Coupeville is one of those artsy, waterfront towns that tourists love to visit. Returning by ferry from a trip to the Olympic Vacation, we decided to stop at Coupeville to take in their Dockside Walk. Most of the tourists visit Coupeville during the warm, summer months, so it was very enjoyable to be there at the end of January as we practically had the entire town to ourselves.
This was really more of an urban walk than hike, but is included here as it is pretty easy to log several miles of walking along the dock, historic wharf, museum and side streets. Go here – http://www.cometocoupeville.com/ – for information on the town of Coupeville.
History, barracks, batteries, museums, castles, tunnels, bluffs, a Lighthouse and more, by the time we had finished exploring this State Park, my Fitbit had logged me at just over four miles on the trails at Fort Warden State Park.
Four hundred ten feet long and 86 feet high, the Johnson Creek Trestle along the Olympic Discovery Trail was our first hike of the day.
The Olympic Discovery Trail has five original railroad trestles that have been converted to trail use. With three of them being over 400 feet long, the highest is 85 feet above the stream bed and was curved to increase stability. This one is certainly impressive!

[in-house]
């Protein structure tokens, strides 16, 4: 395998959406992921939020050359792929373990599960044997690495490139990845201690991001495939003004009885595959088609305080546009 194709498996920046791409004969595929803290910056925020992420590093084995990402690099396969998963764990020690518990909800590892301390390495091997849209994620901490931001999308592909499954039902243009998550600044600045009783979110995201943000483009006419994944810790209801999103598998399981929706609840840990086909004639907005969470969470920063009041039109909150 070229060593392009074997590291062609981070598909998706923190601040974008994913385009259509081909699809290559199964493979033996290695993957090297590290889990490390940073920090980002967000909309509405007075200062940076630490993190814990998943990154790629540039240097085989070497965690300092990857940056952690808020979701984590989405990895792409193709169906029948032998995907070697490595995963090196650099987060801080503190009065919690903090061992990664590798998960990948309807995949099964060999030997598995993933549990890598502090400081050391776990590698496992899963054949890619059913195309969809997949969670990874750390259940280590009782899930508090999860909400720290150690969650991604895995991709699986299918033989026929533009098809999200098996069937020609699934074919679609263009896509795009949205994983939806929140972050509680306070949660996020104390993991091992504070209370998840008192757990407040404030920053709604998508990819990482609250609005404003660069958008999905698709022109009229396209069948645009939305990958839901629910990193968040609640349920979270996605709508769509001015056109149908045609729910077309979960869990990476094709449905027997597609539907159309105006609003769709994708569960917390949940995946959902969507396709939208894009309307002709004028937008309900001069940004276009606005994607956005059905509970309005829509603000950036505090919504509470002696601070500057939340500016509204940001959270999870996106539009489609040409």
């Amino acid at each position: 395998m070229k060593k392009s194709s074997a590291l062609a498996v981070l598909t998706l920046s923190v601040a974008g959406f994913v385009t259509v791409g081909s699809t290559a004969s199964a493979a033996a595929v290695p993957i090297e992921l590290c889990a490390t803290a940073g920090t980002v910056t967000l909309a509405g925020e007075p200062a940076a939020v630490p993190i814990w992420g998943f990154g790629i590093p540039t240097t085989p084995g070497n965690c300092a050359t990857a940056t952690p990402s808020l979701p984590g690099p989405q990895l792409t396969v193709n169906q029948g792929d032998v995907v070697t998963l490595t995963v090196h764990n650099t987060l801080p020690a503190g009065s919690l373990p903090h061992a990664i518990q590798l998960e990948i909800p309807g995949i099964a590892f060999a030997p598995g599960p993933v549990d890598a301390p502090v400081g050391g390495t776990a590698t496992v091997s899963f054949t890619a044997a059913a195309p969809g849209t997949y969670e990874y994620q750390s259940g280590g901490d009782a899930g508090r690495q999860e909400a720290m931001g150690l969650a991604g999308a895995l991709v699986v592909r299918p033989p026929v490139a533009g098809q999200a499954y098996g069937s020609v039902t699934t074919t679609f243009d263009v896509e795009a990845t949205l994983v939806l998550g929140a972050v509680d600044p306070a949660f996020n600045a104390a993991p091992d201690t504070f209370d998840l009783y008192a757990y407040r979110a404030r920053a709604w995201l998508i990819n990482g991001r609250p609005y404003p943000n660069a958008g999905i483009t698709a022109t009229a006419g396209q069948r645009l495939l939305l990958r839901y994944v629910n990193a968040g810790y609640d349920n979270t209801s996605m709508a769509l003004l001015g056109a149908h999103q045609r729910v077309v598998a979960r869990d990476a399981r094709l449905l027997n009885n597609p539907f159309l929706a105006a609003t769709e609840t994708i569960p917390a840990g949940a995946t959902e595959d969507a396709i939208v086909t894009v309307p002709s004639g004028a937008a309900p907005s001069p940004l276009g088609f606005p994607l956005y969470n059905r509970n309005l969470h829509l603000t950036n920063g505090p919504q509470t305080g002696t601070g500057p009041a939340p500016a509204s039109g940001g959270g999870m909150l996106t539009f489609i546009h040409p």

We were told we were their only visitors for the day as we toured the New Dungeness Lighthouse (the “old” one happens to be in Scotland). Maybe it was because it is an 11-1/2 mile walk along the wave-slapped shore of the Dungeness Spit to get there and back, but we sure had a GREAT time!
The wind was blowing, waves of tide were rolling in and it was raining as we hit the narrow strip of beach along the longest coastal spit in the continental United States.
As we approached our final destination, the keeper of the lighthouse came out to greet us.
Families volunteer for a week at a time to be lighthouse keepers. They and their guests get to stay in the furnished house by the lighthouse and when visitors hike out, their job is to give them a tour.
Our private tour took us all the way up to the top of the lighthouse.
After touring the lighthouse, we were escorted to a warm, dry building with a bench where we sat and ate our lunch before making the long hike back along the spit to the trailhead.
Our new FAVORITE Skagit County Park! Reading about this fairly new county park on the Washington Trails Association (WTA) website, we decided it would make a good winter hike. The description on the WTA website indicates only 1.5 miles of trails, however, we found many other trails while there and managed to explore many more miles of the park. The views were nothing short of stunning!
If you follow all the trails around Squalicum Harbor and through Zuanich Point, you can easily get in just over three miles of trail time. All extremely easy, but oh so beautiful! A lovely place to be on a sunny winter day!